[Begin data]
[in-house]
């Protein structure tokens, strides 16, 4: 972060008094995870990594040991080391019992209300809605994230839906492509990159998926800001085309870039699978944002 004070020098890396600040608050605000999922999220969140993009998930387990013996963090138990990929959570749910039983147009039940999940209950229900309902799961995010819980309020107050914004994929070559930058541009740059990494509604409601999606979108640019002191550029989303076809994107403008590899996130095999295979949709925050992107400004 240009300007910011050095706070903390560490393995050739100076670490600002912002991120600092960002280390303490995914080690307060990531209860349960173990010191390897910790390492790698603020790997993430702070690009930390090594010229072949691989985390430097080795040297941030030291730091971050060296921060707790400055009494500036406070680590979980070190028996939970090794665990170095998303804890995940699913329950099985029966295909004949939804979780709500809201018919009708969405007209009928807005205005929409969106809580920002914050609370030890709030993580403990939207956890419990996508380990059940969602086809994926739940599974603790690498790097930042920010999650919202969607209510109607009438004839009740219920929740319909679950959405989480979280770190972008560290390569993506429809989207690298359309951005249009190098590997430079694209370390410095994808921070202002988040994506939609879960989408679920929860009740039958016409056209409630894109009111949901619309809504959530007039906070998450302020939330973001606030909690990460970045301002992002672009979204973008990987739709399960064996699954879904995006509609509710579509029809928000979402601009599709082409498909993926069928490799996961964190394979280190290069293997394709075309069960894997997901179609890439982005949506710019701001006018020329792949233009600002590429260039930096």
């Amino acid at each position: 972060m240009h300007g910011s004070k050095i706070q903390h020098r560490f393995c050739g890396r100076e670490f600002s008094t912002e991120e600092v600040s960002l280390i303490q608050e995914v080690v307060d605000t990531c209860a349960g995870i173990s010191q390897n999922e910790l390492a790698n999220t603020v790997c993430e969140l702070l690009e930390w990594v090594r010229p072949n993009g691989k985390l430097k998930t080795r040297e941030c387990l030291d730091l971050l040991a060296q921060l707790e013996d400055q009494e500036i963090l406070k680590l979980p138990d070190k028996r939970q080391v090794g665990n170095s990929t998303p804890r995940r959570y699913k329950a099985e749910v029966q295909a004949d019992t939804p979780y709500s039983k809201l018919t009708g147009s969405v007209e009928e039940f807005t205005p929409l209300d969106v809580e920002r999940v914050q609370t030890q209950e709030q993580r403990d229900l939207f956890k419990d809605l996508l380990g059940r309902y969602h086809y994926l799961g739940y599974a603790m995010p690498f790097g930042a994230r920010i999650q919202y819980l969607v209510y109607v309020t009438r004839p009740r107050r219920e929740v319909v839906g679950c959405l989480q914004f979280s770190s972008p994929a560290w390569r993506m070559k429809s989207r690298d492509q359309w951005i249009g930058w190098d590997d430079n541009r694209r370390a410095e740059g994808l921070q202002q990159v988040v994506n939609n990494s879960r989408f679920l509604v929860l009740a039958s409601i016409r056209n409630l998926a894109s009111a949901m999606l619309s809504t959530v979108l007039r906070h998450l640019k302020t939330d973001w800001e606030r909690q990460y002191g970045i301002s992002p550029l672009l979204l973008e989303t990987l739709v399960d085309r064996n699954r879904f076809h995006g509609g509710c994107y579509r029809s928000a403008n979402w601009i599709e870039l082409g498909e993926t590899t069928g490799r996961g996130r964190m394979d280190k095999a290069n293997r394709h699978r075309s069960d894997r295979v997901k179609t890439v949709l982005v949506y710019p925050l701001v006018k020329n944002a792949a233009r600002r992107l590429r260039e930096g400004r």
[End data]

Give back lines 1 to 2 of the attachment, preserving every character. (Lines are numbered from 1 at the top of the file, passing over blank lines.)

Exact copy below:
[in-house]
């Protein structure tokens, strides 16, 4: 972060008094995870990594040991080391019992209300809605994230839906492509990159998926800001085309870039699978944002 004070020098890396600040608050605000999922999220969140993009998930387990013996963090138990990929959570749910039983147009039940999940209950229900309902799961995010819980309020107050914004994929070559930058541009740059990494509604409601999606979108640019002191550029989303076809994107403008590899996130095999295979949709925050992107400004 240009300007910011050095706070903390560490393995050739100076670490600002912002991120600092960002280390303490995914080690307060990531209860349960173990010191390897910790390492790698603020790997993430702070690009930390090594010229072949691989985390430097080795040297941030030291730091971050060296921060707790400055009494500036406070680590979980070190028996939970090794665990170095998303804890995940699913329950099985029966295909004949939804979780709500809201018919009708969405007209009928807005205005929409969106809580920002914050609370030890709030993580403990939207956890419990996508380990059940969602086809994926739940599974603790690498790097930042920010999650919202969607209510109607009438004839009740219920929740319909679950959405989480979280770190972008560290390569993506429809989207690298359309951005249009190098590997430079694209370390410095994808921070202002988040994506939609879960989408679920929860009740039958016409056209409630894109009111949901619309809504959530007039906070998450302020939330973001606030909690990460970045301002992002672009979204973008990987739709399960064996699954879904995006509609509710579509029809928000979402601009599709082409498909993926069928490799996961964190394979280190290069293997394709075309069960894997997901179609890439982005949506710019701001006018020329792949233009600002590429260039930096």